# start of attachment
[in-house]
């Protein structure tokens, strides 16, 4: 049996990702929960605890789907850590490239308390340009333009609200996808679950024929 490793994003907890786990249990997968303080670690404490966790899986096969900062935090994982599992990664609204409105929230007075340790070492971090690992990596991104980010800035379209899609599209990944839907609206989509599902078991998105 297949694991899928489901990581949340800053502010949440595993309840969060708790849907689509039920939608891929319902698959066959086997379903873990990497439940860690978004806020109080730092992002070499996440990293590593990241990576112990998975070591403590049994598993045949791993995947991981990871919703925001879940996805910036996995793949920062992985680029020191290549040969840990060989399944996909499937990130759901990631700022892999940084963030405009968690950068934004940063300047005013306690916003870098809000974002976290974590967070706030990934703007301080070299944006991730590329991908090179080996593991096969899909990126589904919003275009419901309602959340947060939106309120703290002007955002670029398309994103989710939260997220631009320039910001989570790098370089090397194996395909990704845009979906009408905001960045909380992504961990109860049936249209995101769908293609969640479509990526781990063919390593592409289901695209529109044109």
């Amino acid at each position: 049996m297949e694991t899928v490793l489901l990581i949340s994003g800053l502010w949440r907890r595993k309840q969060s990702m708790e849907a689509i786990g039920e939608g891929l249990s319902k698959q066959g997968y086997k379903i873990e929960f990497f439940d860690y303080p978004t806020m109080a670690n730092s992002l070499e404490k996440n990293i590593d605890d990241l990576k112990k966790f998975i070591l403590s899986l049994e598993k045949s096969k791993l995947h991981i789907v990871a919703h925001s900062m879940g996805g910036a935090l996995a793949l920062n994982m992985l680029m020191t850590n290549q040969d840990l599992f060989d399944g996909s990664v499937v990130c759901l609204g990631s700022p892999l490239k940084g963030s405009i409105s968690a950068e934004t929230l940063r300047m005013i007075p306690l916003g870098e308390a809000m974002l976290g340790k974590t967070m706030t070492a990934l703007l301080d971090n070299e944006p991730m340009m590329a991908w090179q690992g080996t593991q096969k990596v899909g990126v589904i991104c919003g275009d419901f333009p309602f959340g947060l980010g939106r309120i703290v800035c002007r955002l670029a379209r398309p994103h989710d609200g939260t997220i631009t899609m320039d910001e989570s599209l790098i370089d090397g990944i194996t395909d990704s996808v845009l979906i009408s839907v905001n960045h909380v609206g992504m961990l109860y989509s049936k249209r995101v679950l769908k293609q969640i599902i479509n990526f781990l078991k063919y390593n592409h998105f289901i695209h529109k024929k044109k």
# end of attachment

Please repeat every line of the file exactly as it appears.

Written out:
[in-house]
């Protein structure tokens, strides 16, 4: 049996990702929960605890789907850590490239308390340009333009609200996808679950024929 490793994003907890786990249990997968303080670690404490966790899986096969900062935090994982599992990664609204409105929230007075340790070492971090690992990596991104980010800035379209899609599209990944839907609206989509599902078991998105 297949694991899928489901990581949340800053502010949440595993309840969060708790849907689509039920939608891929319902698959066959086997379903873990990497439940860690978004806020109080730092992002070499996440990293590593990241990576112990998975070591403590049994598993045949791993995947991981990871919703925001879940996805910036996995793949920062992985680029020191290549040969840990060989399944996909499937990130759901990631700022892999940084963030405009968690950068934004940063300047005013306690916003870098809000974002976290974590967070706030990934703007301080070299944006991730590329991908090179080996593991096969899909990126589904919003275009419901309602959340947060939106309120703290002007955002670029398309994103989710939260997220631009320039910001989570790098370089090397194996395909990704845009979906009408905001960045909380992504961990109860049936249209995101769908293609969640479509990526781990063919390593592409289901695209529109044109």
């Amino acid at each position: 049996m297949e694991t899928v490793l489901l990581i949340s994003g800053l502010w949440r907890r595993k309840q969060s990702m708790e849907a689509i786990g039920e939608g891929l249990s319902k698959q066959g997968y086997k379903i873990e929960f990497f439940d860690y303080p978004t806020m109080a670690n730092s992002l070499e404490k996440n990293i590593d605890d990241l990576k112990k966790f998975i070591l403590s899986l049994e598993k045949s096969k791993l995947h991981i789907v990871a919703h925001s900062m879940g996805g910036a935090l996995a793949l920062n994982m992985l680029m020191t850590n290549q040969d840990l599992f060989d399944g996909s990664v499937v990130c759901l609204g990631s700022p892999l490239k940084g963030s405009i409105s968690a950068e934004t929230l940063r300047m005013i007075p306690l916003g870098e308390a809000m974002l976290g340790k974590t967070m706030t070492a990934l703007l301080d971090n070299e944006p991730m340009m590329a991908w090179q690992g080996t593991q096969k990596v899909g990126v589904i991104c919003g275009d419901f333009p309602f959340g947060l980010g939106r309120i703290v800035c002007r955002l670029a379209r398309p994103h989710d609200g939260t997220i631009t899609m320039d910001e989570s599209l790098i370089d090397g990944i194996t395909d990704s996808v845009l979906i009408s839907v905001n960045h909380v609206g992504m961990l109860y989509s049936k249209r995101v679950l769908k293609q969640i599902i479509n990526f781990l078991k063919y390593n592409h998105f289901i695209h529109k024929k044109k």